Or for Gods’ sakes put edible flowers in your drinks and make REALLY large square ice cubes. It just makes the drink special which then makes the patron feel special for drinking said drink. It works, it really does. It doesn’t have to be expensive, it just has to be thought about.
Since I’m showing you some photos of the food, you may as well get a quick food review: It’s awesome. It’s fresh and delicious, not to mention beautiful. I generally prefer eating meat, I do, but whatever they are doing with plants is totally satisfying. And then you can shove WAY more chips and guac into your guac-hole because those chips are vegetarian and therefore they are good for you.
The stamped ‘La Cocina’ on the wall and the pretty serape fabric benches are two good examples of thoughtful details that aren’t particularly expensive to execute. Make the details feel special so your clients feel special.
Now for what is the easiest and often most overlooked thing you can offer your clients/patrons – a good website and smart social media. Your website is really your online storefront, so it’s another way to draw your customers in. Make sure it’s easy to navigate and simple for users to find the information they need: reservations, updated menus, and what payment methods are accepted.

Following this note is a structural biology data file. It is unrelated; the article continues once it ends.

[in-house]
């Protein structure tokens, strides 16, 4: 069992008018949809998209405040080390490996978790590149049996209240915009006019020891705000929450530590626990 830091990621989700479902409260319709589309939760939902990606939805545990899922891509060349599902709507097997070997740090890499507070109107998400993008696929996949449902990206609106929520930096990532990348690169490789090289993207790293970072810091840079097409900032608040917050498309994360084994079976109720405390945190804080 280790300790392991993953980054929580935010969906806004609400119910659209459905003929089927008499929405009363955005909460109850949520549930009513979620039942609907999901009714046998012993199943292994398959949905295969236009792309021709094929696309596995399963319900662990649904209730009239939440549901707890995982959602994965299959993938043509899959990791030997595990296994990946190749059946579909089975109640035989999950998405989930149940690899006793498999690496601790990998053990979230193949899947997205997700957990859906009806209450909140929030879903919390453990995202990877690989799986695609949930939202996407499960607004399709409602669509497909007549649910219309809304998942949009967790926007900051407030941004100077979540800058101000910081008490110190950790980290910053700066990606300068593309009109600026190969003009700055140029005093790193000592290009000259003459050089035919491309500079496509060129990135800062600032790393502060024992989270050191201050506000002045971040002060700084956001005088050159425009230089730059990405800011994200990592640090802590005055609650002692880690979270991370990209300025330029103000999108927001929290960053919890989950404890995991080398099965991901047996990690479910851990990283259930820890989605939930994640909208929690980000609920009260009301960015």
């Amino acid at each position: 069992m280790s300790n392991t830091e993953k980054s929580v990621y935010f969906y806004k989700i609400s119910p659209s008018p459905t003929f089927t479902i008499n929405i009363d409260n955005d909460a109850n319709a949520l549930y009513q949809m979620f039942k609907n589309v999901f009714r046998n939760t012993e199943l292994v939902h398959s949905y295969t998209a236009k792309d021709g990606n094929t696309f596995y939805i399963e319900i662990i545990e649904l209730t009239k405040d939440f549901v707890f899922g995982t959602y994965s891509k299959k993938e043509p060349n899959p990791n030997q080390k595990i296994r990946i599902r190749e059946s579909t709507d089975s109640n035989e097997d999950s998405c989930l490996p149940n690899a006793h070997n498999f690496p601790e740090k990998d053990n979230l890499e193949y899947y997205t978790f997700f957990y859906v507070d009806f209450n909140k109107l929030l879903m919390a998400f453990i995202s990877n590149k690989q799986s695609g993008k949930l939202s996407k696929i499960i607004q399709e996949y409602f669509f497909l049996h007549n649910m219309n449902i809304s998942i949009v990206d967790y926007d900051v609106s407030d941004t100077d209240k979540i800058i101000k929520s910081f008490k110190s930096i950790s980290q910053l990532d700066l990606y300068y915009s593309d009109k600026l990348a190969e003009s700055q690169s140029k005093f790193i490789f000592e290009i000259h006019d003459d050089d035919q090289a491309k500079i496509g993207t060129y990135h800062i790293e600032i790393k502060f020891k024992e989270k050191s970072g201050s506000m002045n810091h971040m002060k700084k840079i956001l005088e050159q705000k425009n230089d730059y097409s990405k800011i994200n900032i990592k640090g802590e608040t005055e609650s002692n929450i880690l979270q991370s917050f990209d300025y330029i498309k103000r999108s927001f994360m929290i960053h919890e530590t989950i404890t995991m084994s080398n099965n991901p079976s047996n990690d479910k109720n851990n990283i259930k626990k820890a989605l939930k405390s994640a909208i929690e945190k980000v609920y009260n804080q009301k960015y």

Think of your website as an interactive business card, one that anyone can access anytime and tells the whole story of your business.
And get yourself on social media. Even if you don’t have time to update it, that is fine, but you must have an account for people to share your business on their social media. I don’t shoot/Instagram a lot of my food but I do share pretty interiors and if Gracias Madre wasn’t on Instagram then I wouldn’t be able to give them all the free promotion that I could (and do) otherwise. In fact I learned about Gracias Madre through Instagram – not their Instagram account, but everyone else’s.